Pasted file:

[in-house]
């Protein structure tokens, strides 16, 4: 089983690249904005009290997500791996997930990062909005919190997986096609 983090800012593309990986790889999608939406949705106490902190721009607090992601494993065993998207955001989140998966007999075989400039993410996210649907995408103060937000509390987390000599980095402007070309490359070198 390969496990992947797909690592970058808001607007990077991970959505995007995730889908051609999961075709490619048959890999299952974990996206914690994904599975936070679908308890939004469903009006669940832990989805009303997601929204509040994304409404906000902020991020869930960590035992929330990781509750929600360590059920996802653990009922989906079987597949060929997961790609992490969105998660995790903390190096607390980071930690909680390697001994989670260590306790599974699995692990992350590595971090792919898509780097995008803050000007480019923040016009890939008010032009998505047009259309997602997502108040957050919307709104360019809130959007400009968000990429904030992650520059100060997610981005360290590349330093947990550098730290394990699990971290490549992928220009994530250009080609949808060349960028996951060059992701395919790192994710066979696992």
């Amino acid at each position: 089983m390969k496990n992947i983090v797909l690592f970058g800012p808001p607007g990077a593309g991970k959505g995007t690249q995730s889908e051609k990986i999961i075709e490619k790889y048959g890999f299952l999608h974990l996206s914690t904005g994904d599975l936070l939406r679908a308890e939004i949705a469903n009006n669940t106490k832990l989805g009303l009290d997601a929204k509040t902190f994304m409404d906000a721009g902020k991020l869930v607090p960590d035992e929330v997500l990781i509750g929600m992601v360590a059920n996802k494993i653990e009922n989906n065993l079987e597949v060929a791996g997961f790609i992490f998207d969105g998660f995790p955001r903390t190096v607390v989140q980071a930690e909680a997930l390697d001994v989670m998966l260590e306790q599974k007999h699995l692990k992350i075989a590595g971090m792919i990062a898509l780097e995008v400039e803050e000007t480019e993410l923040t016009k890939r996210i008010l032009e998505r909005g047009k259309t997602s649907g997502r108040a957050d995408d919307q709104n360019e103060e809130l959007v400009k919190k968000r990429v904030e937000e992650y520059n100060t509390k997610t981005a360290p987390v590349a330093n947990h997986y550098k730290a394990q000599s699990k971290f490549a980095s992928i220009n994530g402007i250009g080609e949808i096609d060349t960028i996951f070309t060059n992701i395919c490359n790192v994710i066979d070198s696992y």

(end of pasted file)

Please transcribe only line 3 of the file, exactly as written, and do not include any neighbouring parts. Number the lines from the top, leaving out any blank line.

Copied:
């Amino acid at each position: 089983m390969k496990n992947i983090v797909l690592f970058g800012p808001p607007g990077a593309g991970k959505g995007t690249q995730s889908e051609k990986i999961i075709e490619k790889y048959g890999f299952l999608h974990l996206s914690t904005g994904d599975l936070l939406r679908a308890e939004i949705a469903n009006n669940t106490k832990l989805g009303l009290d997601a929204k509040t902190f994304m409404d906000a721009g902020k991020l869930v607090p960590d035992e929330v997500l990781i509750g929600m992601v360590a059920n996802k494993i653990e009922n989906n065993l079987e597949v060929a791996g997961f790609i992490f998207d969105g998660f995790p955001r903390t190096v607390v989140q980071a930690e909680a997930l390697d001994v989670m998966l260590e306790q599974k007999h699995l692990k992350i075989a590595g971090m792919i990062a898509l780097e995008v400039e803050e000007t480019e993410l923040t016009k890939r996210i008010l032009e998505r909005g047009k259309t997602s649907g997502r108040a957050d995408d919307q709104n360019e103060e809130l959007v400009k919190k968000r990429v904030e937000e992650y520059n100060t509390k997610t981005a360290p987390v590349a330093n947990h997986y550098k730290a394990q000599s699990k971290f490549a980095s992928i220009n994530g402007i250009g080609e949808i096609d060349t960028i996951f070309t060059n992701i395919c490359n790192v994710i066979d070198s696992y």